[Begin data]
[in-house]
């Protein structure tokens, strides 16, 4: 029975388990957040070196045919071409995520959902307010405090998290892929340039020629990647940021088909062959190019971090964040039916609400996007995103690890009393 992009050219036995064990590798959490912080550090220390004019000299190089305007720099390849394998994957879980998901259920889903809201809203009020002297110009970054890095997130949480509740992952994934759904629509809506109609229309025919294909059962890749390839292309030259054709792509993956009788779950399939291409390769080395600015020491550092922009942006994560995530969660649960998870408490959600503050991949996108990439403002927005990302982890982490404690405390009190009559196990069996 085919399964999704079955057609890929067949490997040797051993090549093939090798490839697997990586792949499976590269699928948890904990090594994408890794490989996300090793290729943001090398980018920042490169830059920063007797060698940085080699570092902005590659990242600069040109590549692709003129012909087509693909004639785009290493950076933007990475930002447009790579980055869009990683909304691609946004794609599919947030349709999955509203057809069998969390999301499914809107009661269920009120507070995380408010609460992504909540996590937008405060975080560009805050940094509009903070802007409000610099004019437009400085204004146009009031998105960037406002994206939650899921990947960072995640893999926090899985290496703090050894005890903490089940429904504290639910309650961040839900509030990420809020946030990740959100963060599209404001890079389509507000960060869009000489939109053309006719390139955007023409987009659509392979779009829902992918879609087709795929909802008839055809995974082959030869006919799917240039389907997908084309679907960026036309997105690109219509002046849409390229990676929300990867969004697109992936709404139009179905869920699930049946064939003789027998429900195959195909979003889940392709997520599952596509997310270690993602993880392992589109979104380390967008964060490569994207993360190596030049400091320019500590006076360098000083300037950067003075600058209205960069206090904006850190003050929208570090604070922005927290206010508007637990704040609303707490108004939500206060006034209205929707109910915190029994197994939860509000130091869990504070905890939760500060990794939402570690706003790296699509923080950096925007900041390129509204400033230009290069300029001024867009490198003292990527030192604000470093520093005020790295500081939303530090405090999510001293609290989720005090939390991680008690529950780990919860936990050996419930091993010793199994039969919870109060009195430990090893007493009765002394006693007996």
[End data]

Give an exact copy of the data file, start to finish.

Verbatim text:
[in-house]
């Protein structure tokens, strides 16, 4: 029975388990957040070196045919071409995520959902307010405090998290892929340039020629990647940021088909062959190019971090964040039916609400996007995103690890009393 992009050219036995064990590798959490912080550090220390004019000299190089305007720099390849394998994957879980998901259920889903809201809203009020002297110009970054890095997130949480509740992952994934759904629509809506109609229309025919294909059962890749390839292309030259054709792509993956009788779950399939291409390769080395600015020491550092922009942006994560995530969660649960998870408490959600503050991949996108990439403002927005990302982890982490404690405390009190009559196990069996 085919399964999704079955057609890929067949490997040797051993090549093939090798490839697997990586792949499976590269699928948890904990090594994408890794490989996300090793290729943001090398980018920042490169830059920063007797060698940085080699570092902005590659990242600069040109590549692709003129012909087509693909004639785009290493950076933007990475930002447009790579980055869009990683909304691609946004794609599919947030349709999955509203057809069998969390999301499914809107009661269920009120507070995380408010609460992504909540996590937008405060975080560009805050940094509009903070802007409000610099004019437009400085204004146009009031998105960037406002994206939650899921990947960072995640893999926090899985290496703090050894005890903490089940429904504290639910309650961040839900509030990420809020946030990740959100963060599209404001890079389509507000960060869009000489939109053309006719390139955007023409987009659509392979779009829902992918879609087709795929909802008839055809995974082959030869006919799917240039389907997908084309679907960026036309997105690109219509002046849409390229990676929300990867969004697109992936709404139009179905869920699930049946064939003789027998429900195959195909979003889940392709997520599952596509997310270690993602993880392992589109979104380390967008964060490569994207993360190596030049400091320019500590006076360098000083300037950067003075600058209205960069206090904006850190003050929208570090604070922005927290206010508007637990704040609303707490108004939500206060006034209205929707109910915190029994197994939860509000130091869990504070905890939760500060990794939402570690706003790296699509923080950096925007900041390129509204400033230009290069300029001024867009490198003292990527030192604000470093520093005020790295500081939303530090405090999510001293609290989720005090939390991680008690529950780990919860936990050996419930091993010793199994039969919870109060009195430990090893007493009765002394006693007996």